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16 September 2022

Law Training Centre collaborates with LawCare to support improving culture in law

Law Training Centre takes the mental and physical wellbeing of its learners seriously and is pleased to work with LawCare, the mental wellbeing charity for the legal profession to promote improving working culture and raising awareness of the mental health and wellbeing of legal professionals. We spoke with Elizabeth Rimmer, Chief Executive of LawCare to find out why it was established and how she believes we are starting to see a change from the traditional culture in law, to what we have today, and how things can improve further.

Traditionally the culture in law is structured and hierarchical, with a strong emphasis on results at all costs. Long hours, heavy workloads, difficult relationships in the workplace are all common. This model in which legal services are delivered has not really altered for 70 years in many workplaces which can make cultural change difficult. When LawCare first began 25 years ago no one was talking about mental health and wellbeing as openly as we do today, certainly within the legal sector. The challenge now is to move from talk to action.

We are now starting to see a significant change in attitudes to workplace culture, particularly as the new generation of lawyers are simply not prepared to give their whole life to their profession no matter the cost. As a result, increasingly legal workplaces are encouraging people to be more open about their mental health and are more supportive of wellbeing.

When you look at what some workplaces are doing – regular supervision sessions with a psychologist for example, or moving to a four-day week, certainly that is very progressive, but in other places change has been slow. There is still much more work to be done by all of us.


What has prompted any change in culture in the legal profession?

There are numerous factors that have prompted change. I think generally as a society we are a lot more open about mental health and high profile people, the royal family for example, have been forthcoming in talking about their challenges. This can help pave the way for others to speak about their concerns.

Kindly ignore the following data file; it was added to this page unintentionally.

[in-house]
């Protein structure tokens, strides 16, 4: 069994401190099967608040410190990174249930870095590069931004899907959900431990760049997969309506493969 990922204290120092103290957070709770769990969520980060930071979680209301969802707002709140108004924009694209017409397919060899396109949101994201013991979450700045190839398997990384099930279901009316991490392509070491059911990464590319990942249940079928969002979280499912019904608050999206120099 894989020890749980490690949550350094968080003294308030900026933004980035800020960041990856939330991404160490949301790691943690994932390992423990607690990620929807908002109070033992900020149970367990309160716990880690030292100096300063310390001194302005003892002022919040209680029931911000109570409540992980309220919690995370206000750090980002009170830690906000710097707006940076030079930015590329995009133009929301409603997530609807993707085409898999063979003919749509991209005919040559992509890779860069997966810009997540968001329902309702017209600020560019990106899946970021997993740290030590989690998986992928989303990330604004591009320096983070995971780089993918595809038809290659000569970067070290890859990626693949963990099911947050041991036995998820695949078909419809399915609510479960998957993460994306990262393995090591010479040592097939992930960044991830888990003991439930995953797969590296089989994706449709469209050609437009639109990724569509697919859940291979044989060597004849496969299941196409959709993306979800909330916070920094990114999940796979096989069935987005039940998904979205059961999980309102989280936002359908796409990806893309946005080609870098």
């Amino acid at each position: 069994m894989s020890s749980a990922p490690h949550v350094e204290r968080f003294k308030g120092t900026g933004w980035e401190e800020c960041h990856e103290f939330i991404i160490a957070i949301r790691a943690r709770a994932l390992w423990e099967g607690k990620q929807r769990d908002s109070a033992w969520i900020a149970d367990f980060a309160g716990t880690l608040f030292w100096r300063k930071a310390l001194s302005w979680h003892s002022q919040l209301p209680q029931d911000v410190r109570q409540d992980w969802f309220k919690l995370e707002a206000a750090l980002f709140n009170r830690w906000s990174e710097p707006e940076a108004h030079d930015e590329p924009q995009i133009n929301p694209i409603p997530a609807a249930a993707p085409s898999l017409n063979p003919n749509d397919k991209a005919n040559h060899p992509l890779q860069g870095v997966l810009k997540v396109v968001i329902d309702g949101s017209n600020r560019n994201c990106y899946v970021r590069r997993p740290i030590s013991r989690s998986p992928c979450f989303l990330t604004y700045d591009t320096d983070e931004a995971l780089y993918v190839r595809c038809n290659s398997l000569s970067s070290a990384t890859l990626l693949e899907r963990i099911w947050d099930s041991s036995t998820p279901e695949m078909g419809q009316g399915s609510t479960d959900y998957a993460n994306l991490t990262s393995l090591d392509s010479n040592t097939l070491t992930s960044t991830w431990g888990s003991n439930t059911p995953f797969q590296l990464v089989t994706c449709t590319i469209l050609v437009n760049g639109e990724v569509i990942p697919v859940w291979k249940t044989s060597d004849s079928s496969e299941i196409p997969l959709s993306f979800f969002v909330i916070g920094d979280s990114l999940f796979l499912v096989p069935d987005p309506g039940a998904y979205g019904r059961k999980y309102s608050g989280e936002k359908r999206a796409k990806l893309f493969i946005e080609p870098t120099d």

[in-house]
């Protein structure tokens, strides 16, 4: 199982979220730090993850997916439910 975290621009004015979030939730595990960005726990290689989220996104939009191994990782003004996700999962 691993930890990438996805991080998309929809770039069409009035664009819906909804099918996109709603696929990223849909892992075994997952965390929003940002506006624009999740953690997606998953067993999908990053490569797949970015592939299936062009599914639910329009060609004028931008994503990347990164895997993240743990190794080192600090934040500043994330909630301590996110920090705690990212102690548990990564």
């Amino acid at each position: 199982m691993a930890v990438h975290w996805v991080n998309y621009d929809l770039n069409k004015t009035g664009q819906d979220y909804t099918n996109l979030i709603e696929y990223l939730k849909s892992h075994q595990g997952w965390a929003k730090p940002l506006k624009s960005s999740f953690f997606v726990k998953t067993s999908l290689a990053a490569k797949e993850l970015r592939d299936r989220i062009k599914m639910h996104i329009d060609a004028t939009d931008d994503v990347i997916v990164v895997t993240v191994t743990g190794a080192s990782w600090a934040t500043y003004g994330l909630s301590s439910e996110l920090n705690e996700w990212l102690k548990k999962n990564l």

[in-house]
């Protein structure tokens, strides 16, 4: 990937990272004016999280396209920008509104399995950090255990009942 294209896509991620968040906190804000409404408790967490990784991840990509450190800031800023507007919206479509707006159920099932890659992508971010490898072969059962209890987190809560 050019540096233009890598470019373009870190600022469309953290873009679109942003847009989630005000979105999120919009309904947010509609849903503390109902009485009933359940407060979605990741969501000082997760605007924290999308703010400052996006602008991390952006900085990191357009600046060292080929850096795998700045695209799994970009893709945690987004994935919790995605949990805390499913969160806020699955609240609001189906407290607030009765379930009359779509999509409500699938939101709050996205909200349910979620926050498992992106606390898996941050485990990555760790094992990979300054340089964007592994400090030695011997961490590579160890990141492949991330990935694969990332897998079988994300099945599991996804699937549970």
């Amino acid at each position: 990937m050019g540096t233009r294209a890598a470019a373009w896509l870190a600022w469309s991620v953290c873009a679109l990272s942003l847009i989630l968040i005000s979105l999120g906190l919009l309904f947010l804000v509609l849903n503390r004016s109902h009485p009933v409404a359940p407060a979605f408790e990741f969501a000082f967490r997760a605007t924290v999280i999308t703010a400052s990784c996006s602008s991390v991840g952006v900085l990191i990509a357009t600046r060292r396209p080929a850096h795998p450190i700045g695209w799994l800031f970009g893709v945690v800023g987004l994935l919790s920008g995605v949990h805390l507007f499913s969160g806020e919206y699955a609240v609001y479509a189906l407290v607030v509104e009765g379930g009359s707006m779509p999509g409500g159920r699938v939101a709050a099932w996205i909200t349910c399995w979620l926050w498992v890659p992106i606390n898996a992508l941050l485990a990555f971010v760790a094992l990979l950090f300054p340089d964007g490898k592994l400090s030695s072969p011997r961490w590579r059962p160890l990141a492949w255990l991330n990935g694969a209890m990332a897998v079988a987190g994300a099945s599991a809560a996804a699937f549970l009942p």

There are now more women than men in the profession and in our experience, women are more likely to talk about any problems they are facing than men, so that may have had an impact. There’s still a long way to go in getting more men to seek support.

I also think another driver for change is that workplaces are recognising that mental wellbeing is important to their staff and that a positive culture in organisations is key for attracting and retaining people. Ignoring these issues in workplaces is no longer sustainable.


Elizabeth Rimmer - mental health and wellbeing

LawCare's 25th anniversary conference - mental health and wellbeing


Why was LawCare established?

LawCare was originally called SolCare and was set up as a telephone helpline to help solicitors with alcohol addiction. It very quickly became apparent that the profession had other needs other than just alcohol addiction and we were soon dealing with a variety of other issues such as stress, depression, anxiety, workplace bullying and disciplinary matters.

Other professional bodies approached us to provide services for their members and by 2001 we changed our name to LawCare when the Bar Council arranged for barristers to be covered by LawCare’s services. We are now available to anyone working or training in the law, including support staff in the UK, Channel Islands and Isle of Man. Our support spans the legal life from student to retirement.

Unlike other organisations, such as Samaritans, LawCare  is not a crisis line, although people can contact us about a variety of issues that are worrying them from a bad day at work to something more serious. We are the only support service tailored to the legal profession, where you will be supported by someone who has worked, or currently works in the law. We understand life in the law and all its challenges.

In addition to our telephone helpline we also offer email and online chat support, we can offer one-to-one peer support, and we can fund counselling sessions in some cases. We also provide training and resources to the profession on mental health and wellbeing and advocate for change.


Building a better life in law

LawCare is hosting its inaugural online conference ‘Building a Better Life in the Law’ on 28 September 2022. The programme of plenaries, panel discussions, workshops and breakout sessions brings together all that LawCare has learned over its 25 year history as the mental wellbeing charity for the legal community. It also shares insights from its ground-breaking Life in the Law research undertaken during 2020/21.

Leaders across the profession who are pioneering new ways of working will share their experiences of improving the culture in law during three main tracks:

  • Starting out – addressing the particular needs of junior lawyers
  • Innovation – in supervision and management
  • Leading – creating cultures where people feel valued and belong

 Law Training Centre is looking forward to attending the event. To register for the event yourself, please visit the conference website.

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